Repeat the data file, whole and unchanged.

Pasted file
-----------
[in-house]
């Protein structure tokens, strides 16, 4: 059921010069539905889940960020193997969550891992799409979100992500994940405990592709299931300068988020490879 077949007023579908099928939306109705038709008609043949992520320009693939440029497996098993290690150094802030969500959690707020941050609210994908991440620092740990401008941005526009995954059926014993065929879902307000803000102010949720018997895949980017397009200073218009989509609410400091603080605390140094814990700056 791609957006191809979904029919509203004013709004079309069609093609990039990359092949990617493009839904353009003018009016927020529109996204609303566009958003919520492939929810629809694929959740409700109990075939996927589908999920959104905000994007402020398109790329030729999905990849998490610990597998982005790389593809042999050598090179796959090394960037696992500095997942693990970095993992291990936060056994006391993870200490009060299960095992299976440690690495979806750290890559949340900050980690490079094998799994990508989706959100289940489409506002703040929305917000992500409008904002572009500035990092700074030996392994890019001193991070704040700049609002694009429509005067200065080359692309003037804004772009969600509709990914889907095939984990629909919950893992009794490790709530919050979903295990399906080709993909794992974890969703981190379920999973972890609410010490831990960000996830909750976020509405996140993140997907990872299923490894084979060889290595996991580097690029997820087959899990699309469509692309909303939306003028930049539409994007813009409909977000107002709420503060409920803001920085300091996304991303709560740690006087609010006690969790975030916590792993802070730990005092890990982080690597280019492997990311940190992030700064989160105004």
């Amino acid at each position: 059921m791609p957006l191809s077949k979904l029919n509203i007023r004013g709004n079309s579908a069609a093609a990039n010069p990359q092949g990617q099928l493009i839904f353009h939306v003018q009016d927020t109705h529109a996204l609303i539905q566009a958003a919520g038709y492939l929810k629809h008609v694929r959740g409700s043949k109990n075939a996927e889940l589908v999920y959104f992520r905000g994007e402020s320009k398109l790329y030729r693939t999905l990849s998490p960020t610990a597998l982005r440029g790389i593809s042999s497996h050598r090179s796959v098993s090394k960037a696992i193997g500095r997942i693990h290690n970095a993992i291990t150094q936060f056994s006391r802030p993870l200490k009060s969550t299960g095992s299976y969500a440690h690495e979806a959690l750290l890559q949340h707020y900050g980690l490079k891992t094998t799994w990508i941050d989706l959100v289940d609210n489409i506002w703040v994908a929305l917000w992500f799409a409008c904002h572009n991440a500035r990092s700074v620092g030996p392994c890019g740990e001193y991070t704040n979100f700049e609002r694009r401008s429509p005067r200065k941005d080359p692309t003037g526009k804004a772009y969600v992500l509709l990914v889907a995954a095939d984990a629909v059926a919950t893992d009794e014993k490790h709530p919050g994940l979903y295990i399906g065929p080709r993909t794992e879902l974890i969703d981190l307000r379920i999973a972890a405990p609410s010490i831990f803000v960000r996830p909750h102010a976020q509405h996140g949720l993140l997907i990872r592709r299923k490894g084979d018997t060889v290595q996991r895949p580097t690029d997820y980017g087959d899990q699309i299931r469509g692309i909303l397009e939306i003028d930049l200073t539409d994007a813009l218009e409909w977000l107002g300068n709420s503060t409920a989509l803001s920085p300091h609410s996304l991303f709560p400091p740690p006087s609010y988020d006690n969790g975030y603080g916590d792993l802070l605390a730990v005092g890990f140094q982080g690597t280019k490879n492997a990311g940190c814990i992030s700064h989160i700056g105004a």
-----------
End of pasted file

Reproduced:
[in-house]
């Protein structure tokens, strides 16, 4: 059921010069539905889940960020193997969550891992799409979100992500994940405990592709299931300068988020490879 077949007023579908099928939306109705038709008609043949992520320009693939440029497996098993290690150094802030969500959690707020941050609210994908991440620092740990401008941005526009995954059926014993065929879902307000803000102010949720018997895949980017397009200073218009989509609410400091603080605390140094814990700056 791609957006191809979904029919509203004013709004079309069609093609990039990359092949990617493009839904353009003018009016927020529109996204609303566009958003919520492939929810629809694929959740409700109990075939996927589908999920959104905000994007402020398109790329030729999905990849998490610990597998982005790389593809042999050598090179796959090394960037696992500095997942693990970095993992291990936060056994006391993870200490009060299960095992299976440690690495979806750290890559949340900050980690490079094998799994990508989706959100289940489409506002703040929305917000992500409008904002572009500035990092700074030996392994890019001193991070704040700049609002694009429509005067200065080359692309003037804004772009969600509709990914889907095939984990629909919950893992009794490790709530919050979903295990399906080709993909794992974890969703981190379920999973972890609410010490831990960000996830909750976020509405996140993140997907990872299923490894084979060889290595996991580097690029997820087959899990699309469509692309909303939306003028930049539409994007813009409909977000107002709420503060409920803001920085300091996304991303709560740690006087609010006690969790975030916590792993802070730990005092890990982080690597280019492997990311940190992030700064989160105004």
């Amino acid at each position: 059921m791609p957006l191809s077949k979904l029919n509203i007023r004013g709004n079309s579908a069609a093609a990039n010069p990359q092949g990617q099928l493009i839904f353009h939306v003018q009016d927020t109705h529109a996204l609303i539905q566009a958003a919520g038709y492939l929810k629809h008609v694929r959740g409700s043949k109990n075939a996927e889940l589908v999920y959104f992520r905000g994007e402020s320009k398109l790329y030729r693939t999905l990849s998490p960020t610990a597998l982005r440029g790389i593809s042999s497996h050598r090179s796959v098993s090394k960037a696992i193997g500095r997942i693990h290690n970095a993992i291990t150094q936060f056994s006391r802030p993870l200490k009060s969550t299960g095992s299976y969500a440690h690495e979806a959690l750290l890559q949340h707020y900050g980690l490079k891992t094998t799994w990508i941050d989706l959100v289940d609210n489409i506002w703040v994908a929305l917000w992500f799409a409008c904002h572009n991440a500035r990092s700074v620092g030996p392994c890019g740990e001193y991070t704040n979100f700049e609002r694009r401008s429509p005067r200065k941005d080359p692309t003037g526009k804004a772009y969600v992500l509709l990914v889907a995954a095939d984990a629909v059926a919950t893992d009794e014993k490790h709530p919050g994940l979903y295990i399906g065929p080709r993909t794992e879902l974890i969703d981190l307000r379920i999973a972890a405990p609410s010490i831990f803000v960000r996830p909750h102010a976020q509405h996140g949720l993140l997907i990872r592709r299923k490894g084979d018997t060889v290595q996991r895949p580097t690029d997820y980017g087959d899990q699309i299931r469509g692309i909303l397009e939306i003028d930049l200073t539409d994007a813009l218009e409909w977000l107002g300068n709420s503060t409920a989509l803001s920085p300091h609410s996304l991303f709560p400091p740690p006087s609010y988020d006690n969790g975030y603080g916590d792993l802070l605390a730990v005092g890990f140094q982080g690597t280019k490879n492997a990311g940190c814990i992030s700064h989160i700056g105004a």